Published in 2006

The number of breeding Bald Eagles (Haliaeetus leucocephalus) in Alabama has varied significantly in the last century. At the beginning of the 1900’s, the Bald Eagle was a fairly common resident on the Gulf Coast and occurred locally in the interior of the state, especially along the Tennessee River (Howell 1928). By about 1960, however, Bald Eagles were no longer breeding in Alabama (Imhof 1976). Similar Bald Eagle declines in the first half of the 20th century occurred throughout the contiguous United States because of the use of pesticides such as dichloro-diphenyl-trichloroethane (DDT), as well as persecution by humans (Howell 1928, Federal Register 1995, Buehler 2000). Due to the species’ precipitous decline in the contiguous United States, the population south of the 40th parallel was listed as endangered under the Endangered Species Act (ESA) in 1978 (Federal Register 1995, Buehler 2000). With the banning of DDT in 1972, the protection offered by the ESA, a new public environmental awareness, and state and federal breeding recovery programs, the Bald Eagle has made a dramatic recovery throughout its range in the last 20 years (Buehler 2000, Federal Register 2006). Due to the recovery of the Bald Eagle, it was reclassified as threatened by the USFWS in 1995, and is currently being considered for delisting (Federal Register 2006).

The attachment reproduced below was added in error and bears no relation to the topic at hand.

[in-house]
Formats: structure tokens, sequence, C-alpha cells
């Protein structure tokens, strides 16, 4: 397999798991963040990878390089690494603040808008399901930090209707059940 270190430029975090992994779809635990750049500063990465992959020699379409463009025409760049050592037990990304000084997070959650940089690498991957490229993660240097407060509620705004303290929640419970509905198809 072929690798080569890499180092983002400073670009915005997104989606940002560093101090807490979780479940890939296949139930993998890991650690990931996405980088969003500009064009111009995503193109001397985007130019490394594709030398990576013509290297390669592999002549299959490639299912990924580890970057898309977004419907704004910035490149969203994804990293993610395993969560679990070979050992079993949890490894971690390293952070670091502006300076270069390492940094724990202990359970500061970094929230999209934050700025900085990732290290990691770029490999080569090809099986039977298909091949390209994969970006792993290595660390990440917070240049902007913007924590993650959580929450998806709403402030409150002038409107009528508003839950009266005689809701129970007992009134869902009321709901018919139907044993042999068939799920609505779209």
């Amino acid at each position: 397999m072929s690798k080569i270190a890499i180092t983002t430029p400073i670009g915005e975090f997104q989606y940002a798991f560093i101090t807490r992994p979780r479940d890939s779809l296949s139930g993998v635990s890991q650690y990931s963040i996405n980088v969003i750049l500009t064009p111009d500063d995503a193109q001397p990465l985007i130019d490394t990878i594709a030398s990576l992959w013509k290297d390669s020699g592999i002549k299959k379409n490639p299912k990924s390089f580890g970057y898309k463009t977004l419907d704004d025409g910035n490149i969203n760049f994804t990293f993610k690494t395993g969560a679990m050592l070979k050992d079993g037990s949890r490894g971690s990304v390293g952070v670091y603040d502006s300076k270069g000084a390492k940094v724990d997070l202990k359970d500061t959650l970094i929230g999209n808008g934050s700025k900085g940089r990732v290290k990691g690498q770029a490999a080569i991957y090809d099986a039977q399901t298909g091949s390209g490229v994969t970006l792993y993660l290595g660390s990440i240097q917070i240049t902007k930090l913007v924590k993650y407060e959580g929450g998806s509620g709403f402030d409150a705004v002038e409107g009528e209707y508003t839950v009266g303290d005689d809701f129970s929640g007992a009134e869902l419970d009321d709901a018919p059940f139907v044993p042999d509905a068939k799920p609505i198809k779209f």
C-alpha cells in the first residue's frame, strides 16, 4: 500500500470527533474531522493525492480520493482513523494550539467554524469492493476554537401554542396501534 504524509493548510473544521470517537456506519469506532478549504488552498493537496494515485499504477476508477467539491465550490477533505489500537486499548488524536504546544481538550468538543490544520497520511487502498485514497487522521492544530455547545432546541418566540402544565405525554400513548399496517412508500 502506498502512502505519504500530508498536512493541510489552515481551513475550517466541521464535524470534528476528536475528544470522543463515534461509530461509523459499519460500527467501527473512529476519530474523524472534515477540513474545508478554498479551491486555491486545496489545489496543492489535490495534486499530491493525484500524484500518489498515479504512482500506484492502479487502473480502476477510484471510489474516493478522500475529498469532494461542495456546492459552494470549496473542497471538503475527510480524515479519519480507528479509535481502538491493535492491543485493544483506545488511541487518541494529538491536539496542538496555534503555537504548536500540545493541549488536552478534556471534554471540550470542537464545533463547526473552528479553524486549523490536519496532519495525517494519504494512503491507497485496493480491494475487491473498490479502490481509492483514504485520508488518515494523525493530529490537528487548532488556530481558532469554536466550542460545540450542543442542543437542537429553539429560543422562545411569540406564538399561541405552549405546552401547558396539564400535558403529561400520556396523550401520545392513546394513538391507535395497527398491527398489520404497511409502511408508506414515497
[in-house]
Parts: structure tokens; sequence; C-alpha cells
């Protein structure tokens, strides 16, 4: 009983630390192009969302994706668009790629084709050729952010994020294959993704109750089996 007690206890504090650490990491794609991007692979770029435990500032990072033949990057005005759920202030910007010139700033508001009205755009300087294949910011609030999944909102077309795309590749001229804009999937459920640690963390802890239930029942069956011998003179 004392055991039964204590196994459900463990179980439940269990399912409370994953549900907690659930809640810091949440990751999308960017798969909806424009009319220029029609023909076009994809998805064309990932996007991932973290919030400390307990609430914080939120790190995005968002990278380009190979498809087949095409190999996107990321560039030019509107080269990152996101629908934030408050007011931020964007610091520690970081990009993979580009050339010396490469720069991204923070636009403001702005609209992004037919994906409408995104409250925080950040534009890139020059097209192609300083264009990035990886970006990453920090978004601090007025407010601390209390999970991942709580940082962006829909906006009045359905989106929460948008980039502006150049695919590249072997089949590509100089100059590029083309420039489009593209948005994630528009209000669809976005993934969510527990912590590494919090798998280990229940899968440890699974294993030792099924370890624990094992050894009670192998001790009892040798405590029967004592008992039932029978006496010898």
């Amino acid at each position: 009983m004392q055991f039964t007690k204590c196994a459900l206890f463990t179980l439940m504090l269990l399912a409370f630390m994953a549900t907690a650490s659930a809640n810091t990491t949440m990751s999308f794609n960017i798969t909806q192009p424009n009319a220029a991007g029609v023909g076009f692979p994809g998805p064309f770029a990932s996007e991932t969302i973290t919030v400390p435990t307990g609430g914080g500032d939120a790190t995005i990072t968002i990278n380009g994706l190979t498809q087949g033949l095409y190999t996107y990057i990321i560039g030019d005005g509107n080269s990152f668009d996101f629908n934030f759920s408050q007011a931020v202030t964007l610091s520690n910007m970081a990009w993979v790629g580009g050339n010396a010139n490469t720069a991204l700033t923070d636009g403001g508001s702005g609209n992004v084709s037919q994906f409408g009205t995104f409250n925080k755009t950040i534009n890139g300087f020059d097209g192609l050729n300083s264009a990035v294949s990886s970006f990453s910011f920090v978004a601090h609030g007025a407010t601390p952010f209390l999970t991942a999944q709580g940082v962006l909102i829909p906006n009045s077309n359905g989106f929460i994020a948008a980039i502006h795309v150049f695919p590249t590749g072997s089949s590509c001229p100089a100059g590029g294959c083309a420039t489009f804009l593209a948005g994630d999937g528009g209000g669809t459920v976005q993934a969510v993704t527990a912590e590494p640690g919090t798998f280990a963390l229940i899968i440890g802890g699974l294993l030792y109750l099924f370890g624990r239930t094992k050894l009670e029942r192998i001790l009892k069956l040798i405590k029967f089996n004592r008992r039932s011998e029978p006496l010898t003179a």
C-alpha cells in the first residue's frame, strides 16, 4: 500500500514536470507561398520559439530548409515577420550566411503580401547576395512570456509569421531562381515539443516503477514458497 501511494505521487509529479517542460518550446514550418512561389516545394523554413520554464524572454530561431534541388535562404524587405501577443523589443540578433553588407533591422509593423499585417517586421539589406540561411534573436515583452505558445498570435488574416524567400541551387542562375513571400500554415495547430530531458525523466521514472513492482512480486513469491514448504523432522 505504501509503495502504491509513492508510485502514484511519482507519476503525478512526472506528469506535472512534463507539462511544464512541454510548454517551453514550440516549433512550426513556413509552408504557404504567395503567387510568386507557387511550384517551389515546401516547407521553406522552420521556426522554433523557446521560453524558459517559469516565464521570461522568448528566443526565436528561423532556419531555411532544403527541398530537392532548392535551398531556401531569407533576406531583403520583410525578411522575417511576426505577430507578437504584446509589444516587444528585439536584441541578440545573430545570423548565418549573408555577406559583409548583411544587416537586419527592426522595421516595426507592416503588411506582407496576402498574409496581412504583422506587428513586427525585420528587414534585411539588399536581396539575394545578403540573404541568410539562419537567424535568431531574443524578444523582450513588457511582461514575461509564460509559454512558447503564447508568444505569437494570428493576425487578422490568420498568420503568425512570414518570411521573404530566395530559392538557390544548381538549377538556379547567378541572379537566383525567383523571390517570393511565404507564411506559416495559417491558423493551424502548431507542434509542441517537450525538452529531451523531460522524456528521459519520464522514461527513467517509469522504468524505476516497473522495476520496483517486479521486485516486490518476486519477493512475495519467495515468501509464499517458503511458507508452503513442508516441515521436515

Author: M. Keith Hudson and Thomas M. Haggerty
Volume Number: 52 Year Published: 2006
Issue Number: 1
Page Number: 1-8

Link to article:
Link to the full issue of BirdLife: 52 No. 1_2006.pdf